04 April, 2022
There is no longer a legal requirement to self-isolate following a positive COVID-19 test and individuals instead will have the autonomy to exercise their own personal responsibility on whether to isolate. In terms of the consequences of this for the workplace, it will be up to employers to implement their own guidelines and policies on self-isolation and workplace attendance. We have set out below some guidance on the issues that you may need to think about.
In order to comply with health and safety duties of other employees, and to prevent an outbreak within the workplace, it would be advisable to encourage employees with COVID-19 to stay at home for a minimum isolation period of 5 days and to only return to the office when they have had two negative test results.
Employees are no longer under a legal obligation to inform you that they have tested positive. It would be advisable however to make it clear to staff that you do still require positive cases to be reported as has been the case to date. We would recommend that you make it clear that the reasons for this are in order to protect the health safety and wellbeing of the wider workforce and their families and to prevent the spread of COVID-19 unnecessarily in the workplace.
It will be important to think about what pay you are prepared to offer staff who may have to self-isolate, particularly if you want to encourage employees to self-isolate and stay away from the workplace despite no longer being legally required to.
If the employee is well enough to work they can be asked to work from home and paid as normal, providing their role allows this.
Employees with COVID-19 who cannot work from home are now only entitled to receive SSP from day 4 of their absence, and not day 1 as was previously the case. You might therefore want to consider bearing the cost of continuing to pay SSP from day 1.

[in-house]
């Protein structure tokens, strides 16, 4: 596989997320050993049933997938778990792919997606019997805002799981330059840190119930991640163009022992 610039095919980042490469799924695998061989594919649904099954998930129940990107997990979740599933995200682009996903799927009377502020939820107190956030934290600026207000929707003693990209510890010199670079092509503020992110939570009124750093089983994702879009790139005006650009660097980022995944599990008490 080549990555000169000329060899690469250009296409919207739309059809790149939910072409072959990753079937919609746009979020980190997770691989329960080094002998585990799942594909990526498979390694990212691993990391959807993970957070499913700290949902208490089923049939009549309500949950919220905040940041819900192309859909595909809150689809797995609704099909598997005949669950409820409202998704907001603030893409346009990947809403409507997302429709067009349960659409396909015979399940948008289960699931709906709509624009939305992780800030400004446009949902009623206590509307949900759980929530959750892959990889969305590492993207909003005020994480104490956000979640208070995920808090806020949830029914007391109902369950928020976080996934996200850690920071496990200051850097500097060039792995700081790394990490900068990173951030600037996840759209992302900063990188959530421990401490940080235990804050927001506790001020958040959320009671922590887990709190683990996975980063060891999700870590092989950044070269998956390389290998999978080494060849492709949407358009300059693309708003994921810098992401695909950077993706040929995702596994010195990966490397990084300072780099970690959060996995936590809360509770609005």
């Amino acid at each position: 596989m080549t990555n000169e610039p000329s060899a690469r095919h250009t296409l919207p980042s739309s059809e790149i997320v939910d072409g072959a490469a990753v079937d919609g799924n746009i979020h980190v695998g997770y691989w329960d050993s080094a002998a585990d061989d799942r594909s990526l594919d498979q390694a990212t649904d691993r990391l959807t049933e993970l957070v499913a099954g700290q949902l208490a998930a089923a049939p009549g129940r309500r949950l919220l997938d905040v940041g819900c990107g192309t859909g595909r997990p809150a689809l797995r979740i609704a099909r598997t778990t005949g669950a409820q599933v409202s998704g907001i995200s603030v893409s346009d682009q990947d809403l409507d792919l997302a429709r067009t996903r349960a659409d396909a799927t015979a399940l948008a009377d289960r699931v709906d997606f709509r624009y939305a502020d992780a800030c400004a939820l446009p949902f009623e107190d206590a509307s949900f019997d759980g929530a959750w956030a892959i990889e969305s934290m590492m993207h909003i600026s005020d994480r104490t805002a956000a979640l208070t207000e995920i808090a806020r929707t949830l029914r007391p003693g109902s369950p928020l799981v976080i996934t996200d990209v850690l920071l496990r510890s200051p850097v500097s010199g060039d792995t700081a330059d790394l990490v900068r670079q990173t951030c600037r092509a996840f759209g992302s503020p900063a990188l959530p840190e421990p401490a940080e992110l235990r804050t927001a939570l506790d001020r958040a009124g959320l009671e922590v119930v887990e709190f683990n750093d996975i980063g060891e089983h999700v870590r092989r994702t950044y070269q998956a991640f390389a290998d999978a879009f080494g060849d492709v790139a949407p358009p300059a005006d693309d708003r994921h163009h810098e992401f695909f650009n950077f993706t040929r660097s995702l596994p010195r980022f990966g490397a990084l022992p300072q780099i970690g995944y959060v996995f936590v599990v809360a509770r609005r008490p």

Depending on how strongly you feel about this you could offer full sick pay to incentivise staff to stay away but if you are going down this route you are going have to think about what evidence you will require of a positive case (in order to prevent anyone from abusing the system).
Unvaccinated close contacts are no longer required to test or self-isolate and SSP is also no longer payable for any close contacts. If an unvaccinated close contact employee cannot work from home, it will be difficult to stop them from attending the workplace without their agreement, and any enforced period would need to be paid at full pay.
As employees are no longer under a legal obligation to self-isolate, if an employee chooses not to self-isolate and presents themselves as ready, able and willing to work, they are entitled to be paid their normal salary if the company does not wish for them to attend at work, and they cannot work from home.
You can, if you want to, continue to test for positive cases within the workplace however you will need to bear the cost of doing so after universal free testing ends on 1 April 2022. There are also data protection implications in processing data relating to an employee's COVID-19 status.
If the absence is unauthorised, an employee will not be entitled to their pay as they are not willing to attend work. The context of refusal to attend work would need to be closely considered before deciding whether to withhold pay, such as considering if the employee is refusing to work for Health and Safety reasons or whether there may be reasons that could lead to discrimination, as to why pay should not be withheld.
The government are due to publish further guidance in April 2022 to guide businesses on 'living with' COVID-19.
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